We stopped at a cafe in a small park at the Santo Domingo church after looking at Rivera’s amazing murals in the education building. While sitting in the park with my cofffee, I saw people giving massages in those ‘sit up’ chairs. The service was only 70 pesos so I went over and had an amazing massage – as good as it can get in a public place while you are sitting up and leaning your face on a plastic covered cushion (I used my scarf as a buffer). Turns out, the people giving the massages all are vision-impaired. The massage was supposed to be 20 minutes, but I got more like 26 minutes. I gave the woman who made me feel so much better a big fat tip.

I do not know if they offer this every day, since there is no store front, but swing by and give it a try if you’re in the area and need a quick refresher. A map of the park is here. The massage chairs were on the east end.

Casa Churra

Casa Churra dessertAll this sightseeing made us hungry! For authentic Mexican food, we stopped at Casa Churra on a pedestrian street near the Zocalo. We chose this place because it was packed with locals. That’s always a good sign. Plus – vegetarian pozole was on the menu! It was quite tasty, but a churro with chocolate as a total splurge for dessert is what really made me smile. All that – and it was reasonably priced.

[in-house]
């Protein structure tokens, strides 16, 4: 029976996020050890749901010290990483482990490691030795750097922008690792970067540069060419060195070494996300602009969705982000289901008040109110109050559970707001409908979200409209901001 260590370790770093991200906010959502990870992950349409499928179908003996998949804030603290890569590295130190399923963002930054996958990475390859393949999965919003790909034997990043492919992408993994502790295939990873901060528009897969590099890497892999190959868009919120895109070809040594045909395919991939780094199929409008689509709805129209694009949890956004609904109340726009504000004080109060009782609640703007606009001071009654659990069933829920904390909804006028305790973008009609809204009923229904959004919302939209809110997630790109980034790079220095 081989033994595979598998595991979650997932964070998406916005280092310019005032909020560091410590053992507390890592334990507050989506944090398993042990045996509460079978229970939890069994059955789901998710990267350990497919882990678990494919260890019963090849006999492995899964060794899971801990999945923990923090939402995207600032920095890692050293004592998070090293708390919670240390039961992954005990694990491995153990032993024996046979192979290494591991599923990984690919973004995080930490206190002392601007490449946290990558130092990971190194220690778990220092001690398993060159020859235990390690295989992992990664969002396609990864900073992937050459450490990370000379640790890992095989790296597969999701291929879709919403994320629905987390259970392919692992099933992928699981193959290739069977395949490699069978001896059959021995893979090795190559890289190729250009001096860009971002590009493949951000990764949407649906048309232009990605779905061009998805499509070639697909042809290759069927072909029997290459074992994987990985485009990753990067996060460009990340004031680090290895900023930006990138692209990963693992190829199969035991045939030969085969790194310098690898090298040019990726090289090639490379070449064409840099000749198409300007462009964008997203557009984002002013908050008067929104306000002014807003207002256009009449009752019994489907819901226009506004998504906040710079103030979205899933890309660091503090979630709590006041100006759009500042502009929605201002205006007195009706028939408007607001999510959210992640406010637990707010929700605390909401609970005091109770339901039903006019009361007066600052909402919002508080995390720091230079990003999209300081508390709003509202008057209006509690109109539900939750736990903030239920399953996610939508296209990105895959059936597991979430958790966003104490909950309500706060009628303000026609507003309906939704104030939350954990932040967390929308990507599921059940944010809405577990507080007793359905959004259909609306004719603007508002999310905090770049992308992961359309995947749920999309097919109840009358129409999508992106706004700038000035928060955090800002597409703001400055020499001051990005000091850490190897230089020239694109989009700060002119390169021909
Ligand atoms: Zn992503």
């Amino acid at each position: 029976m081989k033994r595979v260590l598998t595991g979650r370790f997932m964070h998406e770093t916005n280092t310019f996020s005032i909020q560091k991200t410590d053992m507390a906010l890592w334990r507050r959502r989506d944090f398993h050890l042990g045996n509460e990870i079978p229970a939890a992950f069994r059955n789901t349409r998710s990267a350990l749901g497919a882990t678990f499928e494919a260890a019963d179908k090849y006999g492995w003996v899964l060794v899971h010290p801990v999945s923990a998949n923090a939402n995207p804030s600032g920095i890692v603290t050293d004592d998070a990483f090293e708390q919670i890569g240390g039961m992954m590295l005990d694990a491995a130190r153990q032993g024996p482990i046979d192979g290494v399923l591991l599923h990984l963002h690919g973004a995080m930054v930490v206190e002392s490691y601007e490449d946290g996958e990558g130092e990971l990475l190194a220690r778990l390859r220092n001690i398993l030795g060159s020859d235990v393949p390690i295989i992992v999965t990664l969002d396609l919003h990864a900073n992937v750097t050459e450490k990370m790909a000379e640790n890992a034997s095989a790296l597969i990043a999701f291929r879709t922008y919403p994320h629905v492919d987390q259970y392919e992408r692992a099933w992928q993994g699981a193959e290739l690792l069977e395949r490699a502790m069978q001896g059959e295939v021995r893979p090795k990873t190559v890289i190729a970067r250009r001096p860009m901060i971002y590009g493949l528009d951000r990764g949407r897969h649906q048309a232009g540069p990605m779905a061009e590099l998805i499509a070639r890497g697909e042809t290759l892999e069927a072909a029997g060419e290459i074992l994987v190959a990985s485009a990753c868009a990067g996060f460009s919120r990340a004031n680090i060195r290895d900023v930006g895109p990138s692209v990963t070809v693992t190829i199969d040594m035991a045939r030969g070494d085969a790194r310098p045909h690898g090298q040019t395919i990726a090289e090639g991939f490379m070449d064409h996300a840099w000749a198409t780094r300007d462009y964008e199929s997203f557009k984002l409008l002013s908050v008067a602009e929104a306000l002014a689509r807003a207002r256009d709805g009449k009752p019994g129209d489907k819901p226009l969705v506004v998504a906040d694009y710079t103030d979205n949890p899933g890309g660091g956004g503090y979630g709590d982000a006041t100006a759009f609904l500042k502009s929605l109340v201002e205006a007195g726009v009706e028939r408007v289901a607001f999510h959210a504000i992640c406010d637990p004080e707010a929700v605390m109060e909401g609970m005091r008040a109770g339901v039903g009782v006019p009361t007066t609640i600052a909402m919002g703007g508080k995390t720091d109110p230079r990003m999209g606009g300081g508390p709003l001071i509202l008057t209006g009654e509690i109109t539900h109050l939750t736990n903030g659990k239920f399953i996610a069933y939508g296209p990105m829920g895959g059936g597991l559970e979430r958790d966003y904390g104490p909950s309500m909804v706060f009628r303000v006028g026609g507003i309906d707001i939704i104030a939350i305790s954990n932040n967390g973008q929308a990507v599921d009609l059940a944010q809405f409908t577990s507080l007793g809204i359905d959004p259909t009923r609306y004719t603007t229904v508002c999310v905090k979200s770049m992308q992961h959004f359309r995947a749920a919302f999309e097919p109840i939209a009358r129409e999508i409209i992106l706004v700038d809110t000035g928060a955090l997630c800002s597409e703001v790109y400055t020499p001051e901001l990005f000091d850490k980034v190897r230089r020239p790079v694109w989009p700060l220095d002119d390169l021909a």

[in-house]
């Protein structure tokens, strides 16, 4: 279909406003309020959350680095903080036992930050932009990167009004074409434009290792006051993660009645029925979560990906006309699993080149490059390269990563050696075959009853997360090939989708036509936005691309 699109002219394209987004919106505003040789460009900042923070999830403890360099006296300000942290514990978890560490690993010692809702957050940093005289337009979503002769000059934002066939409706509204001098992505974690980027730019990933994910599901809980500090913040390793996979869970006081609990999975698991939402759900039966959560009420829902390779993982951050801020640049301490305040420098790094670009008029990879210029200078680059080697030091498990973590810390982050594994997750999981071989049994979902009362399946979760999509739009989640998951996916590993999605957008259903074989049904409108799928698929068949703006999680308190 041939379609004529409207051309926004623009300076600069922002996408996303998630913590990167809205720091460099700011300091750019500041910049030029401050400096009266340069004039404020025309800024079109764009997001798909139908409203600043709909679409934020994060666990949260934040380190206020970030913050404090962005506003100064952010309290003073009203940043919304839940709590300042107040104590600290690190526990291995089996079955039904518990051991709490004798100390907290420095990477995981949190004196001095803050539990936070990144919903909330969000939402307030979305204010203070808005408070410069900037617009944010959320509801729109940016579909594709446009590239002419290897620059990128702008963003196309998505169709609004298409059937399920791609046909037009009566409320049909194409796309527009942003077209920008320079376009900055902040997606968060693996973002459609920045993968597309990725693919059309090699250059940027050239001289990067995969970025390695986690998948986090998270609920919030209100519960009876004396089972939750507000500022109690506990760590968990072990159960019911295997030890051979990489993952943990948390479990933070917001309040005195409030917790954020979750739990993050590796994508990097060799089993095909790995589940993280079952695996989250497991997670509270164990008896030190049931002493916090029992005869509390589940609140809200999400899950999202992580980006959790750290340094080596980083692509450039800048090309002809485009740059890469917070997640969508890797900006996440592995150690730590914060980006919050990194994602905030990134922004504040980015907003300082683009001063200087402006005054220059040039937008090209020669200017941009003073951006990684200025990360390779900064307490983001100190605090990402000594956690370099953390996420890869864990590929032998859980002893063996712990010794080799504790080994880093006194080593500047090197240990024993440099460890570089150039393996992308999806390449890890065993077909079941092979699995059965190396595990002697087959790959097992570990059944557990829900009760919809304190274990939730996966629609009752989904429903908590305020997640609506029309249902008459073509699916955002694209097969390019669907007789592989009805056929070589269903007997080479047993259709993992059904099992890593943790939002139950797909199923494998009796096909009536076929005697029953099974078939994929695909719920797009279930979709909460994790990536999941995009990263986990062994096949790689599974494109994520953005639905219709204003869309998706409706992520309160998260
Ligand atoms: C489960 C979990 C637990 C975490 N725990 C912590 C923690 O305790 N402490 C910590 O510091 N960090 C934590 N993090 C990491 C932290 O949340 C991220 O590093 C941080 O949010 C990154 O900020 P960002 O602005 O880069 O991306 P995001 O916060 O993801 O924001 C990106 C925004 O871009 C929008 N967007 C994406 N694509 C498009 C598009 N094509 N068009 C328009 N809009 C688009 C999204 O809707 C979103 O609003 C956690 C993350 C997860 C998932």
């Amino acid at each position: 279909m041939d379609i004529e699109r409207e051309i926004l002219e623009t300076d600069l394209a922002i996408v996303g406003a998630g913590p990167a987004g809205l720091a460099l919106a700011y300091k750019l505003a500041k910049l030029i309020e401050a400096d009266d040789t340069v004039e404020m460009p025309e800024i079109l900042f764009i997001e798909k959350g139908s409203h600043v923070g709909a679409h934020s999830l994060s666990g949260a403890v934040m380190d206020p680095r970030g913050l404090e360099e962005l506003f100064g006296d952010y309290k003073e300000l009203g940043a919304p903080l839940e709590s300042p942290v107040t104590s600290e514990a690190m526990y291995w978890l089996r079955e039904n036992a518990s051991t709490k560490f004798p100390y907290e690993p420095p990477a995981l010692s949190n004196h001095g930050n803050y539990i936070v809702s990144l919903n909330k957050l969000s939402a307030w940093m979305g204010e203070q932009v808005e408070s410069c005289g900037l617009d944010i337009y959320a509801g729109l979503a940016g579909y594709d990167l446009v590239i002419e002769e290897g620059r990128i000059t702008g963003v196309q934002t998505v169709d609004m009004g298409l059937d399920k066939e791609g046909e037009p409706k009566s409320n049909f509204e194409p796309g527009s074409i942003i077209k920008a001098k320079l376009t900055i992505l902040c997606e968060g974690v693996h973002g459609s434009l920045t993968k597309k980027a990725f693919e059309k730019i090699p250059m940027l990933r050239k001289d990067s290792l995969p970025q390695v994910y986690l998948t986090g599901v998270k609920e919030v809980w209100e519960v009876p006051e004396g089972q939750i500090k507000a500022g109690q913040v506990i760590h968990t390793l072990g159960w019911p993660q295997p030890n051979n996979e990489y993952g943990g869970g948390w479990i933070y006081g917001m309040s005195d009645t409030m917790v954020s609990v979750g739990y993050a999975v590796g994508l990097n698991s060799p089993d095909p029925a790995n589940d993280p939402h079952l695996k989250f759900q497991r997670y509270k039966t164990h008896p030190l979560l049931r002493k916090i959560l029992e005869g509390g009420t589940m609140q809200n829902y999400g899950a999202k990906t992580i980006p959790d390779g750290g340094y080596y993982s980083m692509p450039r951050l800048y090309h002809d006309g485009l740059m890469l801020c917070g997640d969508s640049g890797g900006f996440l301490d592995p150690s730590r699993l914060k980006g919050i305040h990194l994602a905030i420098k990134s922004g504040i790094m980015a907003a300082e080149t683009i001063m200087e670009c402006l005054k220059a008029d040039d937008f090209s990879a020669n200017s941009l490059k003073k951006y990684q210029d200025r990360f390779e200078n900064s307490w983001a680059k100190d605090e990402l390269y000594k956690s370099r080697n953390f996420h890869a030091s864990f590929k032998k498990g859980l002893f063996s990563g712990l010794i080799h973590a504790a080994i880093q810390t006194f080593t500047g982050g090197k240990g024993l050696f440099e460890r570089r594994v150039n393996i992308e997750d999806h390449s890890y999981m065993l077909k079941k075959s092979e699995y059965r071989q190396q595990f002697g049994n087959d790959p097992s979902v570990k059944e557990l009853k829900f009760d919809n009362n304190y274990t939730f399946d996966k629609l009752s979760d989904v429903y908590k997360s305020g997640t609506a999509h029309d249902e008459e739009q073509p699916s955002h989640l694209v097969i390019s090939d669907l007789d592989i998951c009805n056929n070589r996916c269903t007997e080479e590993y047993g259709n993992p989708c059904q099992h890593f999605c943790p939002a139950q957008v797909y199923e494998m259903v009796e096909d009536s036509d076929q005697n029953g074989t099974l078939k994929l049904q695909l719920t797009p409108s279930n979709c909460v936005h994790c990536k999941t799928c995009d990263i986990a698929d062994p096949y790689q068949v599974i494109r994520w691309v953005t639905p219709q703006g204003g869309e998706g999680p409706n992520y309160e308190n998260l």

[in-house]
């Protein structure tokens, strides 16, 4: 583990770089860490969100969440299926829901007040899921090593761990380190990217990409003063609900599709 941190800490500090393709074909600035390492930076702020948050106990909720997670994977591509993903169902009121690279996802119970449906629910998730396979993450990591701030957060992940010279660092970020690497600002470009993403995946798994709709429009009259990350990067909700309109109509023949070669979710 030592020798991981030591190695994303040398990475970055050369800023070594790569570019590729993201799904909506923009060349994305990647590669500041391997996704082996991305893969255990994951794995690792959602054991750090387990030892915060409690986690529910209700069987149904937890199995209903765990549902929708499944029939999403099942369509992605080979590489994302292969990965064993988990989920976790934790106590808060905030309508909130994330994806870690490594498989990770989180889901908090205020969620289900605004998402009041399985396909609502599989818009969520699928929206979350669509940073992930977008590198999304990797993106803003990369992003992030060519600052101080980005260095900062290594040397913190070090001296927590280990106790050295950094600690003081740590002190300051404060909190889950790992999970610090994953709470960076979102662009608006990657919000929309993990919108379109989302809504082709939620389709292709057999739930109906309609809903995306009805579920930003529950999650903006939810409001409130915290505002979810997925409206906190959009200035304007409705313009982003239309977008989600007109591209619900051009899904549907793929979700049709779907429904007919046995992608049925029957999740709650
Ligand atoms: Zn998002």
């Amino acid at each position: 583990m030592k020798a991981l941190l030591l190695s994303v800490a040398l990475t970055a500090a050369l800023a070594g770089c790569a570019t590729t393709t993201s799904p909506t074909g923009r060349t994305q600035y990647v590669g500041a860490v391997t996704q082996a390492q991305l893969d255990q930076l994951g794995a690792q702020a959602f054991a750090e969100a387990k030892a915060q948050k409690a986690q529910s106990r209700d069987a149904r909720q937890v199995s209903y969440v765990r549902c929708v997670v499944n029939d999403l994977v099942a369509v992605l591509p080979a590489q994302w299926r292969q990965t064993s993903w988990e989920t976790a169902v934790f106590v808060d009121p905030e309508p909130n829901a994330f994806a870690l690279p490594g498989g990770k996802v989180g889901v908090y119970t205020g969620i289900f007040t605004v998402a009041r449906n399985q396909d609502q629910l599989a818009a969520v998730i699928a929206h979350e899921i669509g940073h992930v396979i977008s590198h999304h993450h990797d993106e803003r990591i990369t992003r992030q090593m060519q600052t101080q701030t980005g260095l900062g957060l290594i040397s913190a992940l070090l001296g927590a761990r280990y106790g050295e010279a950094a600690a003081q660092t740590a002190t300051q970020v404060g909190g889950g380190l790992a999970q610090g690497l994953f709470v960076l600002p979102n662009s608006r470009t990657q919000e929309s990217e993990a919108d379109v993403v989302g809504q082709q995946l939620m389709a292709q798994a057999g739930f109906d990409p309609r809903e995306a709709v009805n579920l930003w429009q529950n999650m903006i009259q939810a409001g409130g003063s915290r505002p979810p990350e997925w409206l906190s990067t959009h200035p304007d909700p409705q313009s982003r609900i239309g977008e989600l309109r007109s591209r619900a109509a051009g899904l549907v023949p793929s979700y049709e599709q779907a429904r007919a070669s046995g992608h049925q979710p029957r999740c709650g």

There are a few locations. Their website is here.

Pedestrian streets

Pedestrian street in Mexico CityPedestrian-only walkways through the more touristy part of town are an excellent way to take in the sights. Almost every large Mexican city seems to have them – San Cristobal and Oaxaca City come to mind. These are great for strolling along at your leisure with no worries about cars (except for the occasional cross street).

On one pedestrian street in Mexico City, people set up an impromptu market with their wares laid out on the ground – everything from hair brushes to headphones to hats. These streets are usually packed with mobs of people, as you can see in the distance of the accompanying photo.


Speaking of markets, this year we stayed in an Airbnb near the Mercado Jamaica – a huge and delightfully smelling market. Never saw so many beautiful flowers in one spot in my life – and that’s what makes this market special. The arrangements were spectacular. Think FTD or on steroids. The website is here.